Mitochondrial Patient Cohort
The aim of this research is to establish a database (or ‘cohort’), which is a computer record about patients with mitochondrial disease. Having information on patients with mitochondrial disease allows us to study in detail mitochondrial disease progression with time and identify eligible patients from all over the UK to take part in research studies or drug trials in the future. We collect information such as a patient’s genetic mutation, clinical features and various investigation results. The Mitochondrial Research Groups in Newcastle, London and Oxford work together with support from the Medical Research Council to collect this information. This study aims to benefit patients living with mitochondrial disease. We may make contact with you on behalf of researchers running a research project in which you may be able to participate. Such research projects could include new treatments or drug trials.
Benefits of taking part
- We inform patients about suitable clinical trials and research studies that they might wish to join.
- With a patient permission, we will update them on any new developments on their condition.
- The details collected also provide information for doctors interested in the best standards of care for mitochondrial disease. This helps to develop national standards and guidelines on management of mitochondrial disease.
Access to data is available to research groups based in the UK and elsewhere around the world. All applicants who would like to view anonymous data must first submit an application form detailing their project and the intended use of any data that is released. A panel of experts in Mitochondrial Disease, neuromuscular disease, research ethics and a patient representative from across the UK review all applications and make a decision based on the scientific quality of the research, practical considerations and ensure that the research will be carried out according to national and international research guidelines.
To date, the MitoCohort has over 1860 patients enrolled and has assisted 62 laboratory/clinical research projects, clinical audits and service evaluation/development. These projects have led to further understanding of mitochondrial disease, looked at new diagnostic techniques and have led to the development of new and existing clinical guidelines for the management of patients with mitochondrial disease.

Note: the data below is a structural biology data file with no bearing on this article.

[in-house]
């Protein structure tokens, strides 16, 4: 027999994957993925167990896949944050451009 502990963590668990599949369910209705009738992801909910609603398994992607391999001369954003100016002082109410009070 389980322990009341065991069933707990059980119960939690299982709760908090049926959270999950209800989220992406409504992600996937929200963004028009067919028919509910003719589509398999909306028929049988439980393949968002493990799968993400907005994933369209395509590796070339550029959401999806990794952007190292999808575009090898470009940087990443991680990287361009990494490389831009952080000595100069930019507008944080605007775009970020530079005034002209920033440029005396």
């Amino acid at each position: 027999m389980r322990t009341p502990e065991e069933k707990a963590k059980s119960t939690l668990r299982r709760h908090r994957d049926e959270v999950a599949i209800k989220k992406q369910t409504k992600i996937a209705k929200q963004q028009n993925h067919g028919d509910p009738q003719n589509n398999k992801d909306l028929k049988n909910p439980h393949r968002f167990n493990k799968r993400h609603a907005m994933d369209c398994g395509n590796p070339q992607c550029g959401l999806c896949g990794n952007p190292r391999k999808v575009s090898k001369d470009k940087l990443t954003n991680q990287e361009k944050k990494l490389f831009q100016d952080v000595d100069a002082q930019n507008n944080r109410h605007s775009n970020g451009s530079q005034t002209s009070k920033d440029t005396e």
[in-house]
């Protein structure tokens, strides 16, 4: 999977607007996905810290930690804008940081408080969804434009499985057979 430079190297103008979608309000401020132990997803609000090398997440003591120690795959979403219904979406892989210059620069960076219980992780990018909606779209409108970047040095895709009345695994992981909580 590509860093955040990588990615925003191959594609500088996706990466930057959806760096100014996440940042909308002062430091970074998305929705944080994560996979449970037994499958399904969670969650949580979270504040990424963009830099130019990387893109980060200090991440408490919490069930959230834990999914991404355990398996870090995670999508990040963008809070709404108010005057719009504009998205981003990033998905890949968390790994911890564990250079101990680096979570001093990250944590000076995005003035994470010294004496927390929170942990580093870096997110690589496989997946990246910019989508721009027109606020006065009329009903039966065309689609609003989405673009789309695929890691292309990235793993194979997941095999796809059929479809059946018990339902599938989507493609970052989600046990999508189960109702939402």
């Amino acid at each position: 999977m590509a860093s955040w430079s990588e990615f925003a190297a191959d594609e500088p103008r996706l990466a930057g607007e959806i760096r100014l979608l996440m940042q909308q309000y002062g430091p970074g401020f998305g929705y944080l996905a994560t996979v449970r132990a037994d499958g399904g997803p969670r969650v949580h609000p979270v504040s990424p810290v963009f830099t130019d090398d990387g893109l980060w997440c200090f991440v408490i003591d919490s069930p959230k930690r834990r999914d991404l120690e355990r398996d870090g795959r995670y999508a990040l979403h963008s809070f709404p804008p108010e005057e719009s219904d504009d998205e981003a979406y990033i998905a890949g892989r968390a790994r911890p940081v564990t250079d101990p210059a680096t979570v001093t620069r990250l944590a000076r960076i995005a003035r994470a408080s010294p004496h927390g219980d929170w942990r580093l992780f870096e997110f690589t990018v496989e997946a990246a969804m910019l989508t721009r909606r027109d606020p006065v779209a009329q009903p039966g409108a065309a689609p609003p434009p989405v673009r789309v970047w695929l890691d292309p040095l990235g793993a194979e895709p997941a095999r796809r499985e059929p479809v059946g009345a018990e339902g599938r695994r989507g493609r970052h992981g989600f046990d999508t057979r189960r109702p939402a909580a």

The MRC MitoCohort is run from Newcastle University by Chief Investigator Prof Robert McFarland but is also open at hospitals around the UK, including University College London (Prof Mike Hanna), Oxford (Prof Jo Poulton and Dr Victoria Nesbitt), Cambridge University Hospitals/ Addenbrookes (Dr Deepa Krishnakumar), Greater Glasgow and Clyde (Dr Maria Farrugia) and Birmingham (Dr Evangeline Wassmer) .
If you would like to receive further information about taking part please contact your mitochondrial specialist/direct clinical care team to find out whether they are a recruiting site.
If you are a researcher who would like to access data stored within the MitoCohort please contact Senior Clinical Trials Managers Laura Brown (firstname.lastname@example.org) or Clare Jordison (Clare.Jordison@newcastle.ac.uk) for further information.
Recent Cohort Studies
The cohort is utilized in a number of studies examples of which are shown below:
- Incidence of complications of pregnancy in patients diagnosed with mitochondrial disease or carrying a mitochondrial DNA mutation
- Evaluating the prevalence of mitochondrial disease of both mtDNA and nuclear origin–
- Determining the Nature and Mechanisms of Progression of Mitochondrial DNA Disease: Why do Patients Get Worse
- Reproductive Decision Making in Mitochondrial Patients: A Qualitative Investigation of Women’s Experience
- Movement Disorders in Mitochondrial Disease: a clinical and genetic study.
- Natural history of patients who are affected by mitochondrial encephalomyopathy, lactic acidosis and stroke like episodes (MELAS) syndrome
- Mitochondrial Disease and Male Reproductive Health: Auditing Current Practices